This is an appeal from a suit upon a promissory note. The case was tried before a judge without the intervention of a jury. The defendant Murphy was successful in his defense of a total lack of consideration and appellant, Vanguard Properties Development Corporation, plaintiff below, brings this appeal from the order of the trial court granting verdict and judgment for defendant, appellee Murphy, and dismissing appellant's suit.
Appellant, Vanguard Properties Development Corporation, is a real estate developer primarily engaged in the construction business. On July 31, 1973, appellant obtained a conventional advance commitment for the exclusive use of $1,000,000 in mortgage money from a mortgage banker. The commitment was for a period of 10 months. In payment for this commitment, appellant Vanguard paid the normal fee of 1% or $10,000. Appellant dealt directly with appellee Murphy who at the time was an agent and employee of the mortgage banker. At appellant's insistence, the commitment agreement contained a provision allowing appellant to assign the unused portion of the commitment to another "builder," but the mortgage banker retained the power to approve or disapprove any prospective builder. The theory (and practical application) of the commitment was that Vanguard would find a builder who wished to borrow building funds at reasonable interest rates. Vanguard would bring this builder to the mortgage banker and if approval was obtained, the banker extended the funds but at favorable interest rates fixed by Vanguard's July, 1973, commitment.
Subsequent to the issuance of this commitment, appellee Murphy terminated his connection with the mortgage banker and formed Commitment Associates, Incorporated, a mortgage brokerage business. Vanguard apparently already had a $2,000,000 commitment from another mortgage banker at more favorable interest rates. For whatever reason, Vanguard found itself with a surplus of building funds and unable to find builders willing or interested to utilize all or any part of the $1,000,000 commitment. Vanguard then approached Murphy in his business as a mortgage broker and sought the assistance of Commitment Associates in locating interested builders. Murphy was successful in locating two builders who utilized $410,000, leaving a surplus of $590,000 of Vanguard's $1,000,000 commitment. Thereafter, Murphy also began to have difficulty in finding interested builders. In January, 1974, Murphy signed an agreement with Vanguard accepting by assignment the remaining $590,000 of Vanguard's commitment. Murphy paid the standard 1% for the commitment but paid the fee in the form of a promissory note for $5,900. This note was due on May 1, 1974.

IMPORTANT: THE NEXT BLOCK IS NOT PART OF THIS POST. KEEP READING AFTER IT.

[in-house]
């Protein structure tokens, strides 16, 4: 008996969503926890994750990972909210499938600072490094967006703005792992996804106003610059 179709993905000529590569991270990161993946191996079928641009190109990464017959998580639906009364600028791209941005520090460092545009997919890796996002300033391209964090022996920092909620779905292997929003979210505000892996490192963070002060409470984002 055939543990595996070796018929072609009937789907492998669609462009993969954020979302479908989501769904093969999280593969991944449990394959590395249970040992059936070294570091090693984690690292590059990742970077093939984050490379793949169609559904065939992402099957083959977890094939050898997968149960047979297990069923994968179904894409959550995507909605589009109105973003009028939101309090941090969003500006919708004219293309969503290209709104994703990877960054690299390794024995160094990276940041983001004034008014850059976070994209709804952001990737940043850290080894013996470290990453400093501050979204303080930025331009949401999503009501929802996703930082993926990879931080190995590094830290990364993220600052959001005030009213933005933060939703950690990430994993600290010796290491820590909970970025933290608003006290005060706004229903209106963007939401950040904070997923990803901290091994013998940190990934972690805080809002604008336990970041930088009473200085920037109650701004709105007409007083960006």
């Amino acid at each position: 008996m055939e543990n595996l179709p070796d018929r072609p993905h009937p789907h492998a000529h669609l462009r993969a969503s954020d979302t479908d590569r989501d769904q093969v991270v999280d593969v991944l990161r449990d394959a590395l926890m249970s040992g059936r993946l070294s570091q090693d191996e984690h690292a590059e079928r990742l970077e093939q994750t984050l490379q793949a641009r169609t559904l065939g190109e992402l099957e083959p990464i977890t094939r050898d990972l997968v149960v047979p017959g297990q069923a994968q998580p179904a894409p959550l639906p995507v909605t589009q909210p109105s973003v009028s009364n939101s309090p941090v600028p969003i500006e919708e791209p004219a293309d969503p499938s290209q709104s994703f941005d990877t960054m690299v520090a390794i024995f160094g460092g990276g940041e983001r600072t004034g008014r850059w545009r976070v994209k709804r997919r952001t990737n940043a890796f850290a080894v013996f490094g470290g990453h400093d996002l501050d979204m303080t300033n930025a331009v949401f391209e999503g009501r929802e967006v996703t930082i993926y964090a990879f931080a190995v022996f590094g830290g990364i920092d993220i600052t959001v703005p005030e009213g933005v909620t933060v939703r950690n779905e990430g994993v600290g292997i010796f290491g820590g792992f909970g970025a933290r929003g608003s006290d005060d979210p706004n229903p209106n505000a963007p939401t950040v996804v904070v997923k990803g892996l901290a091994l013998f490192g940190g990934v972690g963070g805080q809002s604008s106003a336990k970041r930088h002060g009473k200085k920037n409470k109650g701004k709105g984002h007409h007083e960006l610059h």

Murphy obtained several builders and around the end of February, 1974, brought loan contracts to the mortgage banker, Murphy's old employer. The mortgage banker relied upon that provision of the original commitment which allowed Vanguard to assign to another "builder." Murphy was a mortgage broker and not a builder, therefore the mortgage banker would honor no further contracts. The entire $590,000 was assigned to Murphy so far as the mortgage banker was concerned, and there were no remaining funds to be allocated under the commitment. From the beginning of the assignment, therefore, Murphy was unable to utilize any of the funds. The evidence tends to show that both Murphy and the mortgage banker notified Vanguard of this impediment but Murphy never undertook formally to rescind the agreement. Neither Murphy nor Vanguard consider the refusal of the mortgage banker to honor Murphy's offered contract as constituting a fraud but each treated the faulty assignment as a mutual mistake of the parties. Murphy contended successfully below that there was a total failure of consideration. Vanguard in effect admits that Murphy got nothing of value but contended below and before this court that after the assignment, it (Vanguard) relied on Commitment Associates (Murphy) to extinguish the commitment and the promissory note, paying off the note as funds were utilized. Vanguard, therefore, alleges it ceased all efforts, to its detriment, to obtain interested builders after the assignment. Vanguard maintains that detriment to the promisee of a contract in reliance thereon constitutes adequate consideration. Held: